Depending on your point of view, shopping for a destination wedding dress may be the most fun or the most tedious part of the wedding planning process. To make things easier, keep the climate and environment in mind. If you’re having a beach wedding, for example, you’re be more comfortable in a lighter, simpler style versus a corseted number with a big tulle skirt, and the groom will be better off in a summery linen suit instead of wool. Also consider how you’ll be transporting your attire—unless you’re planning to buy your dress its own seat, stick to something packable.
Tip: Now is not the time to take chances—pack your dress in your carry-on and, if possible, ask the flight attendant to hang it up.

Book a hotel
Set up a room block at a hotel near the wedding location so that your guests can all be together. One of the most fun parts of being a wedding guest at a destination wedding is staying at the same hotel, so everyone can hang out together and be surrounded by friends and family of the bride and groom. After all, it’s more than a wedding—it’s a vacation too.
Tip: All-inclusive resorts are often a great option—without having to think about food or drink, your guests can focus on having a good time.

Create a wedding website
Wedding websites with all of the important information are especially essential for destination weddings, since all of your guests will be traveling from elsewhere and there are lots of logistics for them to sort through. You’ll need to include the local airport name, hotel information, transportation details, plus all that your guests need to know about the schedule of events. Think everything from rehearsal dinner to ceremony and day-after brunch, and be sure to include dates, times, locations, and whether or not transportation will be provided. Even if you’re planning to print out this information, it’s always a good idea to have it on the website too.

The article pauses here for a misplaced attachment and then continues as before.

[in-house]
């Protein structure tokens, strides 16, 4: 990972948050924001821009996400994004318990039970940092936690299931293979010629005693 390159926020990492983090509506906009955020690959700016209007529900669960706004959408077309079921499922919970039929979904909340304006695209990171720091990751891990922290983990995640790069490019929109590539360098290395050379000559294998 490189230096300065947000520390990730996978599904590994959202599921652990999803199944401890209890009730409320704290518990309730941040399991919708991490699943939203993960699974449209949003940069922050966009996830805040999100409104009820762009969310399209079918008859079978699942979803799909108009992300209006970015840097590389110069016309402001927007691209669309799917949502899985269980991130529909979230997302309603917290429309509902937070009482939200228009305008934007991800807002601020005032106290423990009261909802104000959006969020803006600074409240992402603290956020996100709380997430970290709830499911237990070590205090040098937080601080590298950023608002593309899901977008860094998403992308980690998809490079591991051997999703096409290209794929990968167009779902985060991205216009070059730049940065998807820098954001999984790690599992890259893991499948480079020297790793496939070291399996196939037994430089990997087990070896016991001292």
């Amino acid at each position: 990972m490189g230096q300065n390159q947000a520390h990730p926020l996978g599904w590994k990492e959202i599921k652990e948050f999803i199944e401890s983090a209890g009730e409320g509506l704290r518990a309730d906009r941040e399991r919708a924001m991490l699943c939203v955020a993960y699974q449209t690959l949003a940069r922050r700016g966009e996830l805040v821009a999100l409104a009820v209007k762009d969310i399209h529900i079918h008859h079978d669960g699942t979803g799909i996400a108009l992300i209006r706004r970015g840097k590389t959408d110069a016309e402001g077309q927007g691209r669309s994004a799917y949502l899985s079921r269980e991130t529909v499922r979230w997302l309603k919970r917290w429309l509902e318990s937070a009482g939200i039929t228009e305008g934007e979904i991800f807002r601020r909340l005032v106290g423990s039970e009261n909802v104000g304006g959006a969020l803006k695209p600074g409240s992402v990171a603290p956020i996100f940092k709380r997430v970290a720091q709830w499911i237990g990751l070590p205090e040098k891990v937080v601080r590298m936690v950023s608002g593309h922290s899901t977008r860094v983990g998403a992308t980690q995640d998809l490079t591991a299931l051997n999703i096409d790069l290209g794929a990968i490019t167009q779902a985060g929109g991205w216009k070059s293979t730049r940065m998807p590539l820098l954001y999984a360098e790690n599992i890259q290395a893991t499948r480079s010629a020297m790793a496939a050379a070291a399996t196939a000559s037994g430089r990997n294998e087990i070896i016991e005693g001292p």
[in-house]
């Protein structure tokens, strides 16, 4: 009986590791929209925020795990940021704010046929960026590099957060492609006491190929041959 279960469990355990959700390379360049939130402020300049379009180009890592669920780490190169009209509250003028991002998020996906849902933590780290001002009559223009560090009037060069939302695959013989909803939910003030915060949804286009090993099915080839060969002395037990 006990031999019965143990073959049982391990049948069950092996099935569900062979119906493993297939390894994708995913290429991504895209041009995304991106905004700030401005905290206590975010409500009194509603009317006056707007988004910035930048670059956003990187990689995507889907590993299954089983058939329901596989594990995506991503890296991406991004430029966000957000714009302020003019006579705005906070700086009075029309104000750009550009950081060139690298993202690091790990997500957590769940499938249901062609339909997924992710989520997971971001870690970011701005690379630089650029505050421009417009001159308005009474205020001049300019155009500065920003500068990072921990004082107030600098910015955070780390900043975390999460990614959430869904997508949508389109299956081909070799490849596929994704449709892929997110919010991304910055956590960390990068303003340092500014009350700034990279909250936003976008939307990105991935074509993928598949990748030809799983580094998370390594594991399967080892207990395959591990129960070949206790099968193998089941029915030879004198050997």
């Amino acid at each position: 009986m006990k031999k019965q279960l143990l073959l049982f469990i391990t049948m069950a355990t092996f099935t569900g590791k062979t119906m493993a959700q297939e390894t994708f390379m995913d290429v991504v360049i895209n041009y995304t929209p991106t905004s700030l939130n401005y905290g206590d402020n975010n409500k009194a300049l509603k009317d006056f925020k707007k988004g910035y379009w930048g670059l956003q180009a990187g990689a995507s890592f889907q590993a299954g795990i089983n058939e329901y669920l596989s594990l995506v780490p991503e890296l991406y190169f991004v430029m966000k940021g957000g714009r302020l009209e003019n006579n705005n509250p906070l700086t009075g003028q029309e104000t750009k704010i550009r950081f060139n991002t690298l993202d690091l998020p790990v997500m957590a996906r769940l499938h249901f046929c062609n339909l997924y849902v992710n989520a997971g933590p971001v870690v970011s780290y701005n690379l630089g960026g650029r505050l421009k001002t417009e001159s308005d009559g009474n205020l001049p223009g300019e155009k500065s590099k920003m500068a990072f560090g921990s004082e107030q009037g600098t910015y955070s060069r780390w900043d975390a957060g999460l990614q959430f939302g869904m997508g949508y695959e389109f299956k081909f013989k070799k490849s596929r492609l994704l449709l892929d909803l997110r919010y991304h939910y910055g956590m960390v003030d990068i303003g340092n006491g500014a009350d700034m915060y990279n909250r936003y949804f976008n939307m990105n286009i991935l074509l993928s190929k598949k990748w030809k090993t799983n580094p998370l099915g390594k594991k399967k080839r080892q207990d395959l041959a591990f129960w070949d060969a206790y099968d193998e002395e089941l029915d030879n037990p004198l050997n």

Tjp: To get your guests extra pumped for the event, be sure to include location photos and activity ideas.

Send your invitations
To allow your guests plenty of time to book their flight and hotel, destination wedding invitations should be sent 4–5 months in advance. They should be expecting them, since you’ve already sent your save the dates, but now things are getting official. And soon you’ll have a final headcount.
Tip: Don’t expect to cram all of the relevant information on your invitation—refer guests to your wedding website for details.

Make sure it’s legal
With all of the planning you’ve done by now, the last thing you want to worry about is whether your marriage will actually be legal and binding, but…it’s a good idea to research local laws to make sure that your officiant can actually marry you. For example, certain countries have residency requirements before you can be legally wed there. Keep in mind that if you are able to make it legal in a foreign country, your documents will have to be translated into English so that you can file them in the U.S.
Tip: Worst-case scenario, consider filing your marriage license at home, then treating your wedding ceremony as symbolic.

Welcome your guests
It’s finally happening! Once your guests have arrived, kick off the festivities with a welcome event so that everyone can connect. It can be an informal cocktail hour, a beach barbecue, or even a local food tour. Welcome bags are always a nice touch, too, and a way to incorporate local treats or items your guests may have forgotten, like sunscreen.
Tip: Assign a friend or family member as the point person for the trip, so that guests aren’t constantly bombarding you with questions or requests.

Now all that’s left to do is get married and celebrate! While there are definitely challenges to having a destination wedding, with careful planning and attention to detail, you and your guests will enjoy the trip of a lifetime. Congratulations!